VP Academic Affairs: One, two, three, four, five candidates

The role of vice-president for academic affairs is hotly contested this year, with five candidates in the running for the position.


The five candidates running for vice-president academic affairs. Photo: The Linc

David Anderson is a third year PhD student and part time lecturer at the university. He is a rep for postgraduate students in the business school, the student experience committee and the graduate school.

In an interview with The Linc, Anderson identified lecturers as the key to dealing with cuts to funding, saying “lecturers need some kind of support in how they can be innovative”. He also stated that “academics need support to help the student experience develop”.

Anderson believes that Blackboard has “a lot of potential” but currently students have a “mixed experience” depending on how their lecturers use it. Anderson said that if elected, he would “help foster academic group development”, a concept which in his manifesto he says will allow students to meet course-mates, and would be “led by students to support students”.

Jack Dobson-Smith is a second year journalism student and a “seasoned campaigner” as he states in his manifesto. Although new to the world of the SU, Dobson-Smith says in his manifesto that although “the campaign continues on the streets, it’s time to take it to the university board rooms and champion our voice as students”.

When interviewed by The Linc, Dobson-Smith said he aims to “increase access to facilities that we already have”, despite nation-wide education cuts, and “look at ways in which the university can increase its budget”.

Dobson-Smith also outlines prospective plans to “push to get as many university work submissions made online… which saves money and also helps the environment”.

In his manifesto, Dobson-Smith said that “module handbooks should be provided as part of your course instead of an extra you have to pay for”, which would involve the university paying the fiscal and environmental cost of university-wide module handbook distribution.

Jennine Fox is a third year sports business management student and the current Sports Officer for the SU. She is also president for the Women’s Rugby Union club at the university. In her interview with The Linc, Fox said “it’s important to be realistic” with regard to budget cuts and extending opening time of buildings such as the library and the MHT.

Fox said she wants “a written agreement from the university for Wednesday afternoons off” to enable “Opportunity Wednesdays” as outlined in her manifesto. Fox states in her manifesto that “interview workshops and careers seminars should be properly promoted throughout the year” to enhance student employability, one of Fox’s main polices.

She said that “the way that I would propose to improve your [student] employability is to get involved in extra curricular activities”. Fox said that online submission should not be a fixed system but instead advocates “a policy… where it’s down to the student’s discretion” to submit work online or on paper.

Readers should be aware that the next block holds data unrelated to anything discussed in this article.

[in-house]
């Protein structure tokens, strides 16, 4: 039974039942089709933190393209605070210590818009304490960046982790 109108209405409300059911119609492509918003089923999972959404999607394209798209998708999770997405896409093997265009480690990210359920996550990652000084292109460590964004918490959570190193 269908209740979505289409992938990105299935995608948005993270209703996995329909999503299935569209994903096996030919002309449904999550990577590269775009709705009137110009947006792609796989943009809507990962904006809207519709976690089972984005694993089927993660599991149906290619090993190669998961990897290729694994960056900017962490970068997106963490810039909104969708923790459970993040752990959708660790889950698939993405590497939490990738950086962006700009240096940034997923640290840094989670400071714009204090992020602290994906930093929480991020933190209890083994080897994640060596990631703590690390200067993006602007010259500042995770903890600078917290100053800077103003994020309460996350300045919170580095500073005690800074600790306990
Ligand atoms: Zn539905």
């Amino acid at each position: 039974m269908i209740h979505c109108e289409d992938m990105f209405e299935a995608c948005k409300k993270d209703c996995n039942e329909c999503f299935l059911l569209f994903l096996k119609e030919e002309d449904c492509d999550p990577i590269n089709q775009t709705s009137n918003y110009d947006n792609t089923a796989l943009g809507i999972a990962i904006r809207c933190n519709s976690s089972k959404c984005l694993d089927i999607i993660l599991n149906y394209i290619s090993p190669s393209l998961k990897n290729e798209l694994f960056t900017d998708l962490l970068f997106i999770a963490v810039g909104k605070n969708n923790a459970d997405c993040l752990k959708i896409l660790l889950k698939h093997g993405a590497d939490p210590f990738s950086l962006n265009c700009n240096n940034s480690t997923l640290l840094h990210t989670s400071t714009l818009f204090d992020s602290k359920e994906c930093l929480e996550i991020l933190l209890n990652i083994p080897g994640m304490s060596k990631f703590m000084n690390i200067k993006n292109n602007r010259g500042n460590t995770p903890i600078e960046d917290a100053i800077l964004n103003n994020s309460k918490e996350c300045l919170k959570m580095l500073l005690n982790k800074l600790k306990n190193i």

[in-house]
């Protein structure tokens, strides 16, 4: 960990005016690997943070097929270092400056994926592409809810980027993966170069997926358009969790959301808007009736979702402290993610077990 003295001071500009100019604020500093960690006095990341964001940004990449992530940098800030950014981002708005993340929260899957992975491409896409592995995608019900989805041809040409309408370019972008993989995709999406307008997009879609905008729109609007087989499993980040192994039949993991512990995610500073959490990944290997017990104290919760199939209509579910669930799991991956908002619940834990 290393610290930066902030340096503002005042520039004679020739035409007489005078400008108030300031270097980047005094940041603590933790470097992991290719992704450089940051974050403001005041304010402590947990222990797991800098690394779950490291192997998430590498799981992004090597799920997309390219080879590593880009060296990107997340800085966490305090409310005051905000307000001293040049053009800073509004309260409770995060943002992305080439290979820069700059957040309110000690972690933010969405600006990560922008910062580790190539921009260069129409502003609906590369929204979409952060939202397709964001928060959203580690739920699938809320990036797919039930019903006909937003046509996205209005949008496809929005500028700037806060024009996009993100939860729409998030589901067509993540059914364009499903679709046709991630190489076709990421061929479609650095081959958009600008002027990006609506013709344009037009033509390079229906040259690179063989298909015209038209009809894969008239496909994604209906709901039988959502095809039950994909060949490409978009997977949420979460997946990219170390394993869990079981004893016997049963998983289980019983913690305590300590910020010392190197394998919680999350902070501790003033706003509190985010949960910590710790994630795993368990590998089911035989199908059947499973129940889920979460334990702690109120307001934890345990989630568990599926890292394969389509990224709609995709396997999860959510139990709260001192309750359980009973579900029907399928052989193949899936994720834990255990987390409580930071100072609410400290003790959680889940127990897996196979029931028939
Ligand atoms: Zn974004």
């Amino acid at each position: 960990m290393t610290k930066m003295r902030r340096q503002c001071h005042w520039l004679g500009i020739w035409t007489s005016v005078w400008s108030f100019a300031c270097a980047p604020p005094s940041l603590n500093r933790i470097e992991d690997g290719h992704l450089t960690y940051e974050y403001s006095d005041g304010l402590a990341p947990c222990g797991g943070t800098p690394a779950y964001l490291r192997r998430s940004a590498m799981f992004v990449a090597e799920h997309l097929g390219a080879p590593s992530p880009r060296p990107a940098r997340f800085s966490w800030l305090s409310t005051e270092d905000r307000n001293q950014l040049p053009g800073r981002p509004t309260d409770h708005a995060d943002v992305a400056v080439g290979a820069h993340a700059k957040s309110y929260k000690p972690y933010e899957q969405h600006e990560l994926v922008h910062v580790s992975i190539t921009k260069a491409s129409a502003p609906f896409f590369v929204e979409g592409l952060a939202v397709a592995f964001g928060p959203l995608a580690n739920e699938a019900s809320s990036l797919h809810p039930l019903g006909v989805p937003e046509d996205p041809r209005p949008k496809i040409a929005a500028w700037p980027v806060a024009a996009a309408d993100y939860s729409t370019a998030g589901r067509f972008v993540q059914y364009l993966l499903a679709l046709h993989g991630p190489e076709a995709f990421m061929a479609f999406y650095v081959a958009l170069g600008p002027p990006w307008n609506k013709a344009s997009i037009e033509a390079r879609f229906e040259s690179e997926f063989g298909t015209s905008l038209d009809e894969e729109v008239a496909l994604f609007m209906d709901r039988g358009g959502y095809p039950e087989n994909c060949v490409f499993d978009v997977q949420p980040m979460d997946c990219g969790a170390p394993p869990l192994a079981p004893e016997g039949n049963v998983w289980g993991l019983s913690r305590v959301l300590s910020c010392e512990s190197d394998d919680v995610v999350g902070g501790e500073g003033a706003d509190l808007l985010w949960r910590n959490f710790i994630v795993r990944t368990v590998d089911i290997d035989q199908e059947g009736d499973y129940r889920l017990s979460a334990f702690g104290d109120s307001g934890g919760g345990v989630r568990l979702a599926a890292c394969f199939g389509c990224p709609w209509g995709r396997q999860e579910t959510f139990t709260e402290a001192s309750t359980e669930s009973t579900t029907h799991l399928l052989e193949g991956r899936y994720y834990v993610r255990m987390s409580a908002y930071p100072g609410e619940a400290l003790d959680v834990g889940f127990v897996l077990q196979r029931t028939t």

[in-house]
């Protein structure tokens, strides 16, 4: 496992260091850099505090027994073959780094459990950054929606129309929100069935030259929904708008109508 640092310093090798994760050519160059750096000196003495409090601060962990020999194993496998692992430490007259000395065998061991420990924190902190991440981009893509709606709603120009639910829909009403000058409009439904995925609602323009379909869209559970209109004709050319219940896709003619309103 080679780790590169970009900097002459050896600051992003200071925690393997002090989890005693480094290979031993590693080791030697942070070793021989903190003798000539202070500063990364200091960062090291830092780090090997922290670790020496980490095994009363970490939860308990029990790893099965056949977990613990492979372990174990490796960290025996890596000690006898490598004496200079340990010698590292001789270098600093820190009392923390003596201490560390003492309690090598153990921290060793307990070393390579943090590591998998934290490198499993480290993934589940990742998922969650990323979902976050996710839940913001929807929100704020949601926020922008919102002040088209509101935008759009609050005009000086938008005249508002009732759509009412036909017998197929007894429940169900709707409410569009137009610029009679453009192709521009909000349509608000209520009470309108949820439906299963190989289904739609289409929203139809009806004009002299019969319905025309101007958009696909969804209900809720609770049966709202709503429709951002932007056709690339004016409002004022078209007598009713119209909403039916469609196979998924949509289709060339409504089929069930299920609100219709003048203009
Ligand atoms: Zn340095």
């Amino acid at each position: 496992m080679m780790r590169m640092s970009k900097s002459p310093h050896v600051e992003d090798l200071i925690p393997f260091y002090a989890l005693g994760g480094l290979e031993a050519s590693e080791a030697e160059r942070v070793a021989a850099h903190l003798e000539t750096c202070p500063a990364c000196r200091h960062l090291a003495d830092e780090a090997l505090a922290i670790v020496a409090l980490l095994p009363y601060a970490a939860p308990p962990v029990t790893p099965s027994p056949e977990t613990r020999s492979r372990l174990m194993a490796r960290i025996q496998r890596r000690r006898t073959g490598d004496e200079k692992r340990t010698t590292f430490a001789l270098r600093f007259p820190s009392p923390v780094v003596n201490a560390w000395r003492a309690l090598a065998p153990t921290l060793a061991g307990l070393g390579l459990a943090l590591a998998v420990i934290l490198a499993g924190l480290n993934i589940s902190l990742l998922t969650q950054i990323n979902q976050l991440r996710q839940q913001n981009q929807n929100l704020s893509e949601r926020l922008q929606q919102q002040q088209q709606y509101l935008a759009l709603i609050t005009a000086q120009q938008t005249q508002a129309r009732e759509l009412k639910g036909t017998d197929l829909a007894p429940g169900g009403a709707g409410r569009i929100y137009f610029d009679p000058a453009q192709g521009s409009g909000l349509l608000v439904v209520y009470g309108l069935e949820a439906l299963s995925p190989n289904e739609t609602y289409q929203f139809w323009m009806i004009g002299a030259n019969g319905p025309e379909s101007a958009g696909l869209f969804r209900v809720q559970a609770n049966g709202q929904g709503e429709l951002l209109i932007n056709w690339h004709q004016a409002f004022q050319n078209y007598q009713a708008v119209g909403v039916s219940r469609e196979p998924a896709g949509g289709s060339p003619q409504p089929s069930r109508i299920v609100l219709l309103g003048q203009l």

Joe Hicks is a second year business studies student. He was a business school liaison rep last year and is the current campaigns officer for the SU. In his manifesto, Hicks states that he is “the ideal candidate” for academic affairs, and goes on to say that “actual student opinion” is central to his policies.

In a radio interview with The Linc Hicks said that he would “see what the university is going to do and see what students would want the union to do” before taking decisive action. When asked what needed to be done to keep up the academic standards at Lincoln, he said “it’s very hard to say, we don’t know for certain how these cuts are going to affect the university”.

Hicks also said the SU needs a find a “better way for students to talk to the university”, implying that the student rep system, of which he was a part of last year, is not up to job. He also said “the blackboard system is great”, and feels there is little to be done to improve it.

James Spittlehouse is a third year law student, and is currently a senior school liaison rep for law. The student rep system is something that Spittlehouse strongly supports: he states in his manifesto that “student representation is where it happens”.

When interviewed by The Linc, Spittlehouse continued to show his support for the rep system, saying “student reps are vital”, and would “give them as many powers as possible to get their voice heard” if he were elected.

Online submission is an area in which Spittlehouse is less committed to. When asked about e-submission, he said “is it actually going to happen? Yes it could, if students want to do it”. He said that there would need to be a “transition” period if online submission was rolled out university-wide. Spittlehouse also states in his manifesto that “feedback is an area for improvement”, and if elected, he claims he will “ensure that improvement is brought to this area”.

To listen to the full interviews with the candidates running for academic affairs:

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